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This is a problem from my past Qual.

"Let $D$ denote the unit disk and $f:D\to D$ be analytic. Show that there exists a sequence $n_i$ s.t. $f^{n_i}(z)$ converges pointwise for all $z\in D$. Here $f^n=f\circ f\circ\ldots\circ f$ ($n$ times)."

I have no idea how to start. I have an analytic function, so I have its Taylor series in a small neighborhood, I know the Cauchy-Riemann equations. That's it. I mean usually when I deal with $f^n$, I study $f$. In this case it seems I don't have a lot of information to study $f^n$. So I'm stuck here.

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  • $\begingroup$ Did you mean $f^n(z)-(f(z))^n$? or $f^n(z)=(f^{n-1}\circ f)(z)$, $f^1=f$, In the former, isn't it trivial? $|f^n(z)|=|f(z)|^n\xrightarrow{n\rightarrow\infty}0$ since $|f(z)|<1$. $\endgroup$ – Oliver Diaz May 28 at 3:29
  • $\begingroup$ oh no this is composition. $\endgroup$ – T C May 28 at 3:30
  • $\begingroup$ That's what I thought. I edited your question to add composition symbols to avoid confusion. $\endgroup$ – Oliver Diaz May 28 at 3:39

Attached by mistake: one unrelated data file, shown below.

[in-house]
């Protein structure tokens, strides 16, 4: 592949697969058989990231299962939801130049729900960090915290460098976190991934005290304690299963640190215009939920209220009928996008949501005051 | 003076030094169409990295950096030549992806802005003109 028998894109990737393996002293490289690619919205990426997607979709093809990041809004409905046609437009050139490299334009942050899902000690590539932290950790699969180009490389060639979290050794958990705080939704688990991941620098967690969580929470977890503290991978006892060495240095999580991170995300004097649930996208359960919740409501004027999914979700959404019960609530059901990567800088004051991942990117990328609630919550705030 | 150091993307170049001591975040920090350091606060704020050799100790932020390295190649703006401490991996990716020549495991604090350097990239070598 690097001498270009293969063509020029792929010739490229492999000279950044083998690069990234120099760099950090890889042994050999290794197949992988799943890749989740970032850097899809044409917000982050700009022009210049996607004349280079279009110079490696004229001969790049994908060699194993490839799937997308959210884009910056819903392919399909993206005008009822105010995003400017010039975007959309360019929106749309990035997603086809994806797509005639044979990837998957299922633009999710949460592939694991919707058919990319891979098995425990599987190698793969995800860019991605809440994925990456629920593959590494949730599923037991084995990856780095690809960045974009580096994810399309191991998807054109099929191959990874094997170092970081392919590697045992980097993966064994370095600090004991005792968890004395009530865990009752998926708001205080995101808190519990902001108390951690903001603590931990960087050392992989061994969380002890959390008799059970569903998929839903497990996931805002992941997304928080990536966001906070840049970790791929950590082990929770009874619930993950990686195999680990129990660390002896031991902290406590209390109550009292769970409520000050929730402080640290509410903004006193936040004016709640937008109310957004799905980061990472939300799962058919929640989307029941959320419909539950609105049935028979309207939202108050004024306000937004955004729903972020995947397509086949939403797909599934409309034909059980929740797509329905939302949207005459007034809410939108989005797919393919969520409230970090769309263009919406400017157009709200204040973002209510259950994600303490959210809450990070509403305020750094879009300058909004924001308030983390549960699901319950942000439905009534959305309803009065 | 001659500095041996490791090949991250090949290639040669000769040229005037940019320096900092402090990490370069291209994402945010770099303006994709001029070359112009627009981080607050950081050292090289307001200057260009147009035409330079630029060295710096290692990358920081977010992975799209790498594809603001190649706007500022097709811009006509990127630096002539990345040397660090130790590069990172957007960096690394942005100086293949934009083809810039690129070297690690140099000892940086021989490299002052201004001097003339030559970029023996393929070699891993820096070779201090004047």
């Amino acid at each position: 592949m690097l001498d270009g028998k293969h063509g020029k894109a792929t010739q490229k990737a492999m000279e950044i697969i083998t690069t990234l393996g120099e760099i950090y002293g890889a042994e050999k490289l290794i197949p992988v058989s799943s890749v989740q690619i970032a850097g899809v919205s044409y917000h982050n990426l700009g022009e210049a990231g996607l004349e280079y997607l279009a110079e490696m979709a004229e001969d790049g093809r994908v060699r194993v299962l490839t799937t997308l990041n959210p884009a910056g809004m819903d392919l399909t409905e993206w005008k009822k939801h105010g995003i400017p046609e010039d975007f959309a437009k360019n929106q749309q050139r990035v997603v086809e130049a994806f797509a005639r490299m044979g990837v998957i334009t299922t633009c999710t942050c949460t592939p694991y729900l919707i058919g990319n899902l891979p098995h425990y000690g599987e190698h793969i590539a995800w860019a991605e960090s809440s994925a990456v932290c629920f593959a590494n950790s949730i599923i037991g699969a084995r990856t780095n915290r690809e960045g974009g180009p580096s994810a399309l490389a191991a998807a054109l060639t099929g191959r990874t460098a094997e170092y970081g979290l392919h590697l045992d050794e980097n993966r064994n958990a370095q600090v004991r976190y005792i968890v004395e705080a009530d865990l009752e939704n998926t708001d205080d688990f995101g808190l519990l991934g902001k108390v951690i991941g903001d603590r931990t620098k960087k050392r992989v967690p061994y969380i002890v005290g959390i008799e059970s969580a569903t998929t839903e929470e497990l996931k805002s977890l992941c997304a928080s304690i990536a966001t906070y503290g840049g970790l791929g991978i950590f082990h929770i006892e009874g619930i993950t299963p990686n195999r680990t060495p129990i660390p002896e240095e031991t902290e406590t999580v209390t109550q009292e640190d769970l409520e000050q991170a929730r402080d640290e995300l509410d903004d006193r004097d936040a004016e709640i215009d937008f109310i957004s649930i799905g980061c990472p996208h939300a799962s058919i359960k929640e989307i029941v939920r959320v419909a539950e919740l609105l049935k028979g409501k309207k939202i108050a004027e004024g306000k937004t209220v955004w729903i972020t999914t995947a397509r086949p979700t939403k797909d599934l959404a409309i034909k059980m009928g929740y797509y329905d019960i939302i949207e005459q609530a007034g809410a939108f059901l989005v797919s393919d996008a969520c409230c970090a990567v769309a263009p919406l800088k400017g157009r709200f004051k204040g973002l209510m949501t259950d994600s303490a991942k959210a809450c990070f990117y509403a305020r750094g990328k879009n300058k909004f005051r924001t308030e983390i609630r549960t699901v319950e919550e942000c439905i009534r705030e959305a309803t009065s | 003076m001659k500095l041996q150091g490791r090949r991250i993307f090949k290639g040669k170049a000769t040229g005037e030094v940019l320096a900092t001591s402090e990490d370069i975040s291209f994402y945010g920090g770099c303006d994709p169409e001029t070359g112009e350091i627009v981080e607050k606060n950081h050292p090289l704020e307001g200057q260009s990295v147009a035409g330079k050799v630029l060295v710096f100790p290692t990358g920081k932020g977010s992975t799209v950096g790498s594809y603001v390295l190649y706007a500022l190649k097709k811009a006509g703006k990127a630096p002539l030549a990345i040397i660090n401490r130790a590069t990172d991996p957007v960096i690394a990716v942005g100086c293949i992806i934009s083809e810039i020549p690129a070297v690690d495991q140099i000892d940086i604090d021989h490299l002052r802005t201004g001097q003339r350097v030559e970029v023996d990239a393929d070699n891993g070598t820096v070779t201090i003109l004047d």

• $\begingroup$ This seems to be related to what is known as normal families. See pages 281-282 of Rudin's real and complex analysis. In particular Theorem14.6 $\endgroup$ – Oliver Diaz May 28 at 3:51
  • $\begingroup$ Do you mean that $f$ is a holomorphic function on the unit disc in $\mathbb{C}$? $\endgroup$ – WimC Jun 2 at 11:00
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Note that all coefficients of all functions $f^n$ have modulus at most $1$, by their Cauchy integral formula. Since the closed unit disc is compact, it follows that there is a subsequence $f^{n_k}$ such that their coefficients (viewed as functions $\mathbb{N}\to \overline{\mathbb{D}}$) converge pointwise to a sequence $a_0, a_1, \ldots$ in the closed unit disc. Set $g(z)=\sum_ka_kz^k$. This is a holomorphic function on the unit disc. Then show that the sequence of functions $f^{n_k}$ converges pointwise to $g$ on the unit disc. (For example, consider only the first $m$ terms in their series and derive a pointwise bound depending om $m$, then take $m \to \infty$.)

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  • $\begingroup$ Which coefficients are you referring to? Do you mean the Taylor coefficients? $\endgroup$ – Michael Burr Jun 2 at 10:13
  • $\begingroup$ @MichaelBurr Yes, the Taylor coefficients at $z=0$. $\endgroup$ – WimC Jun 2 at 10:56
  • $\begingroup$ The family described in the problem is a normal family since $f^{n}=f\circ\ldots\circ f$ ($n$ times) is in fact uniformly bound. One can either used a theorem that states that families of holomorphic functions in a region that are uniformly bounded in compact subsets are normal (meaning every subsequence has a uniform convergent subsequence etc) or use Cauchy estimates to prove Lipschitz condition and some versions of the Ascolli-Arzela theorem. $\endgroup$ – Oliver Diaz Jun 2 at 14:46

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